Creating Compelling Back and White Images

Creating black and white images can be quite rewarding. Many times when the weather is less than ideal for creating great color work the conditions are ideal for long exposure black and white images. An overcast sky with fast moving clouds will translate into beautiful textures in your images.

1) Using a wide angle lens, (in this case 24mm on a medium format camera) will allow you to get very close to subject while bringing in the textures and movement of the sky and perhaps water.  

2) Next you will need a filter system, I use the NISI system and specifically a 10 stop ND filter. This will allow you to shoot in the middle of the day and have a 1 minute or more exposure time.  A long exposure creates textures in the sky and smooths out the water.  From an artistic standpoint the effect is minimalistic and focuses your viewer to just the main subject.  It is most important to be sure that no light is leaking in from around the filter or from your viewfinder/lens.  If that happens you will get a large light streak across your image.  Be sure to have a medium size towel with you to wrap around your lens and around your filters to block light.  I use the NISI system because it is designed to keep the light from leaking around the filters, allowing me to focus on my image.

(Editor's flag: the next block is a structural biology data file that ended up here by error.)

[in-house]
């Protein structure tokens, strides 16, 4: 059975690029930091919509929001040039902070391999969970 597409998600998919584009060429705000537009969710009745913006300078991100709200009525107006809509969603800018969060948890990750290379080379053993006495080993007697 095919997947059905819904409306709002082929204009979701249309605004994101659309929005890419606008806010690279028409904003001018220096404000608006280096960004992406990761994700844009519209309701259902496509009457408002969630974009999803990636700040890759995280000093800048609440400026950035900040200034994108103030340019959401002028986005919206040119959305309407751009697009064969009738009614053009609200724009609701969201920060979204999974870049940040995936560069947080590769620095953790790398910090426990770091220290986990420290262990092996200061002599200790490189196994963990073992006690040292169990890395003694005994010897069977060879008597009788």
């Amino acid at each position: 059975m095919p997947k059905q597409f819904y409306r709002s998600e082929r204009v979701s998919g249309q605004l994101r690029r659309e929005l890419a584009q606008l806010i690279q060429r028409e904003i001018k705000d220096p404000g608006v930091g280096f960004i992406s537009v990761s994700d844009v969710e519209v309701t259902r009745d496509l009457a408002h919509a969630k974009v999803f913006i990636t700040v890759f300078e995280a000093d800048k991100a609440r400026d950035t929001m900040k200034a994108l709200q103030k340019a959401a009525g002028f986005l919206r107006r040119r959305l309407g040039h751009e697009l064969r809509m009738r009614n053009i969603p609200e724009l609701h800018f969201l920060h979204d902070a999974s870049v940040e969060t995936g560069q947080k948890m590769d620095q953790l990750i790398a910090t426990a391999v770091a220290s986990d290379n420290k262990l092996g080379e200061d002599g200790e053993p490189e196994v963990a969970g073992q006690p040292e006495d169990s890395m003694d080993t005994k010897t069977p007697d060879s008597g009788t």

3) The ideal compositions are near or around the coast or lakes with isolated docks or piers or rocks for long exposures.  Those type of compositions will look dramatic in black and white using long exposures creating very few visual distractions and focusing the eyes on your subject.  However, great black and white images can be made virtually anywhere.  Andy Biggs has gone to shooting over 70% of his images of African wildlife in black and white with a medium format camera.  Clyde Butcher has shot large format film images throughout Florida and the entire US using exclusively black and white film images.

4) Look for patterns in the landscape.  Color will distract from patterns in nature, while black and white images will highlight them. James Bourett is a very well known fine art photographer in Idaho and has a beautiful Gallery in Sun Valley/Ketchum, Idaho.  Some of his most popular images are black and white, for expample this specific image shows a repeating pattern that James captured elegantly with his skill in this medium.

5) The last BW tip and probably the most importtant.  When fine tuning your image in post processing use the HSL panel in lightroom and tweak the colors. The color adjustment will create drama and contrast specific to colors in your raw file.  This will dramatically improve the imapct of your image and is a must.

Good luck and let me know how it goes.


David Knight 561-676-0611